Released March 25 by the Vermont Housing Council and the Vermont Housing Awareness Campaign, Between a Rock and a Hard Place: Housing and Wages in Vermont effectively illustrates both how trends in state housing affordability can be described with multiple state and national data sources, and how housing costs can appropriately be viewed within the context of a state’s economy.
Published annually since 2002, this look at the affordability of rental and for-sale housing in Vermont is effective because it combines state-level data from federal sources, including several Census Bureau surveys, HUD, and the Social Security Administration, with analyses of data from the state’s Department of Labor, Department of Taxes, the Vermont Coalition to End Homelessness, and the Vermont Real Estate Information Service. Additionally, this report relies on studies conducted by several national organizations like NLIHC to provide a broader context for Vermont’s affordability crisis.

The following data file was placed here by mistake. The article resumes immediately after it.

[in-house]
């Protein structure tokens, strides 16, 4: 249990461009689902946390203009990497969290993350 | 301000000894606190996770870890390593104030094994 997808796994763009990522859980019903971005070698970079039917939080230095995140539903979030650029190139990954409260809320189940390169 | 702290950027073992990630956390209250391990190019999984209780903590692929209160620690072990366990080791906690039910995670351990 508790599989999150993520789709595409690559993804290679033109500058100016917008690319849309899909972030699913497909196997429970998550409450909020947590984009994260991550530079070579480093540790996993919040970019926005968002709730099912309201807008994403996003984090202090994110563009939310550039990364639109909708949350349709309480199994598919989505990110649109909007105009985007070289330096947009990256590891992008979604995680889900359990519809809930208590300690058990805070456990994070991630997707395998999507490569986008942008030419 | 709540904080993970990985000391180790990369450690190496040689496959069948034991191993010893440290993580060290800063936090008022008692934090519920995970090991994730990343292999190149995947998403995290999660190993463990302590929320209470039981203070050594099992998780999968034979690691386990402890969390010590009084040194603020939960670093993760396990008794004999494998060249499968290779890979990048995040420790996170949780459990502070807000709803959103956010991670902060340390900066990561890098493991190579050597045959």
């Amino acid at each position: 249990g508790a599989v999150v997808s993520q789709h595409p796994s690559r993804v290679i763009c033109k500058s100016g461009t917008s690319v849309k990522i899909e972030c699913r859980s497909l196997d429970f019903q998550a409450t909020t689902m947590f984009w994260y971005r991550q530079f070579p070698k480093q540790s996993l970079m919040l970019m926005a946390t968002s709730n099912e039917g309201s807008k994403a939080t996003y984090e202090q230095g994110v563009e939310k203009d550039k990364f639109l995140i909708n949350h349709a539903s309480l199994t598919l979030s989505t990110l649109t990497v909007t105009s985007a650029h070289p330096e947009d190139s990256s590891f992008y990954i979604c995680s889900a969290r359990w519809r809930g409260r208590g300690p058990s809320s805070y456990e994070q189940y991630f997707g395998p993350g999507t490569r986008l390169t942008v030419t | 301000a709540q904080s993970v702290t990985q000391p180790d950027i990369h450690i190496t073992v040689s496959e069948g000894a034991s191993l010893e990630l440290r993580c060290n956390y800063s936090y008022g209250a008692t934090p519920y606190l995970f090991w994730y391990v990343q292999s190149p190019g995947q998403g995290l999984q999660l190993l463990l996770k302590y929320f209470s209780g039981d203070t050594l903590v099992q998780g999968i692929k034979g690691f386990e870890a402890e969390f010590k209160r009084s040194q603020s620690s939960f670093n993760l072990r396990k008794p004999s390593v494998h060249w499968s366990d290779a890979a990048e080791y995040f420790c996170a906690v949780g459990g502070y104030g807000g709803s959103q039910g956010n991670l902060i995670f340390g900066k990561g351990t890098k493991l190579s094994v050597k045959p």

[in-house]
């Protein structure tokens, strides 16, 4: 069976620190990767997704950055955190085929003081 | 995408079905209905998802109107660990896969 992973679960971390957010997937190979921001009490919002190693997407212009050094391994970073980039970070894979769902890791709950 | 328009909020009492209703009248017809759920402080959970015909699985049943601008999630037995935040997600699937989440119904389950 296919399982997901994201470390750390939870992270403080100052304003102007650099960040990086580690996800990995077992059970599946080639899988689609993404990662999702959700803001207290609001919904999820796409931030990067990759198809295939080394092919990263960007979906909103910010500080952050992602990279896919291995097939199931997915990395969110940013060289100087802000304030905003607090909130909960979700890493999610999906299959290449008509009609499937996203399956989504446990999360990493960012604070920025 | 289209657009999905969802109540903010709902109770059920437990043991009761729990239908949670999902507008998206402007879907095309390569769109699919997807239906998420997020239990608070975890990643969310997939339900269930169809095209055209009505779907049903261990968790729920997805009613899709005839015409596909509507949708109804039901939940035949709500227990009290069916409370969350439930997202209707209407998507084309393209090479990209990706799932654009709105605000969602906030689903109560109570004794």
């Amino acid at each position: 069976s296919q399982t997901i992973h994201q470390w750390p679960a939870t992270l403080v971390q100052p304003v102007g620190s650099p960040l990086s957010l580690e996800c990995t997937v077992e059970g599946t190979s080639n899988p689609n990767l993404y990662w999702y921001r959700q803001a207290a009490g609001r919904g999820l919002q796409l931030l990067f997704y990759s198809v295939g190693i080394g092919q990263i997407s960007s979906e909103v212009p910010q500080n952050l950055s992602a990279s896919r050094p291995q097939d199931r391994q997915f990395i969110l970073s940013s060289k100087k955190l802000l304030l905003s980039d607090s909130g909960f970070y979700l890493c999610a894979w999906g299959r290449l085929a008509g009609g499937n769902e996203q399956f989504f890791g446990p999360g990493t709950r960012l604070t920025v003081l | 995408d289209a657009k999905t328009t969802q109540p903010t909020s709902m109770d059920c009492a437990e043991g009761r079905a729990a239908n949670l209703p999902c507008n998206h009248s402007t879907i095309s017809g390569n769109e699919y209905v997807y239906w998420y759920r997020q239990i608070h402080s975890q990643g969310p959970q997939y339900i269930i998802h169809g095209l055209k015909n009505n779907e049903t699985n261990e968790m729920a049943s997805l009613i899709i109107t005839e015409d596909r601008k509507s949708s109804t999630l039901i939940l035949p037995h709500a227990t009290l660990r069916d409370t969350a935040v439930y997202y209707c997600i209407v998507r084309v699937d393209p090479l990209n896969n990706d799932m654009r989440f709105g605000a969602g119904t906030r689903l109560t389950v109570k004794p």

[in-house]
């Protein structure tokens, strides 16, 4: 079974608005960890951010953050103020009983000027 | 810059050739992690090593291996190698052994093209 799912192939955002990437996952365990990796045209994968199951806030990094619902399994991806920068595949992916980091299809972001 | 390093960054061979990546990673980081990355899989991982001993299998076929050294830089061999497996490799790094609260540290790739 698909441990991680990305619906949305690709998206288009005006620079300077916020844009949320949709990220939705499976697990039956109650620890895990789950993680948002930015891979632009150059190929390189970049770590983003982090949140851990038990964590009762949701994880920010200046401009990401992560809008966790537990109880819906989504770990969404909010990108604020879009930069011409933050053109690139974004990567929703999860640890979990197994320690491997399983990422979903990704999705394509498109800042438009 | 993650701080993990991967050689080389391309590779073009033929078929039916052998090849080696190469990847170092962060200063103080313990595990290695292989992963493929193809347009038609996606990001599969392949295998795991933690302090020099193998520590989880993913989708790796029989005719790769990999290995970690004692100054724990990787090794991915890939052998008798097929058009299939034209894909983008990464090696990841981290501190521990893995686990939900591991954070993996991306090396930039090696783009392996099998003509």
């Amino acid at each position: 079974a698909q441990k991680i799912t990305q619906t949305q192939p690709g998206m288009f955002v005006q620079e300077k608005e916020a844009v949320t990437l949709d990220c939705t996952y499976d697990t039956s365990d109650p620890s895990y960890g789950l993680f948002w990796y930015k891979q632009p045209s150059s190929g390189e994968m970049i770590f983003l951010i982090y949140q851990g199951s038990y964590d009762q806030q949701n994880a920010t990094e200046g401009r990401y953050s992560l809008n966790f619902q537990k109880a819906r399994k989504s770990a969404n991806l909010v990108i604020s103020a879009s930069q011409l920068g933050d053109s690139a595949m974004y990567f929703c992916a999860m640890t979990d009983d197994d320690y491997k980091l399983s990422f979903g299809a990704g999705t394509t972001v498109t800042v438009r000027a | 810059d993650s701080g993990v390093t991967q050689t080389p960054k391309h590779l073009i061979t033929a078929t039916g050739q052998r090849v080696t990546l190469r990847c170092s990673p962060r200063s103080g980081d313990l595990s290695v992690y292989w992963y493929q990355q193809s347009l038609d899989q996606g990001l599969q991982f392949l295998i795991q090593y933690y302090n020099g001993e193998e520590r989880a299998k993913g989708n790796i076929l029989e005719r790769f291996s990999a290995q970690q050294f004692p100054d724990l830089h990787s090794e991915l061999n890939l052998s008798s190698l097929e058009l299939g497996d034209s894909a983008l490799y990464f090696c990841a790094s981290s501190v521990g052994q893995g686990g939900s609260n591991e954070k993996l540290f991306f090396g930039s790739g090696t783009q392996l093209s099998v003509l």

Among the findings drawn from this comprehensive approach is that only two of Vermont’s top 10 employment sectors pay a median wage that is sufficient to afford the state’s average two-bedroom Fair Market Rent. Similarly, only 29% of the homes sold in the state last year would have been affordable to a household earning the state’s median income. The report argues that significant cuts in federal housing resources, including a 20% reduction in CDBG funds and a 12% reduction in HOME funds since 2002, have exacerbated the housing affordability problem, resulting in higher levels of housing cost burden and fewer viable alternatives for those in Vermont’s homeless shelters.
Between a Rock and a Hard Place is available at www.housingawareness.org/publications/housing-wages-2008.pdf.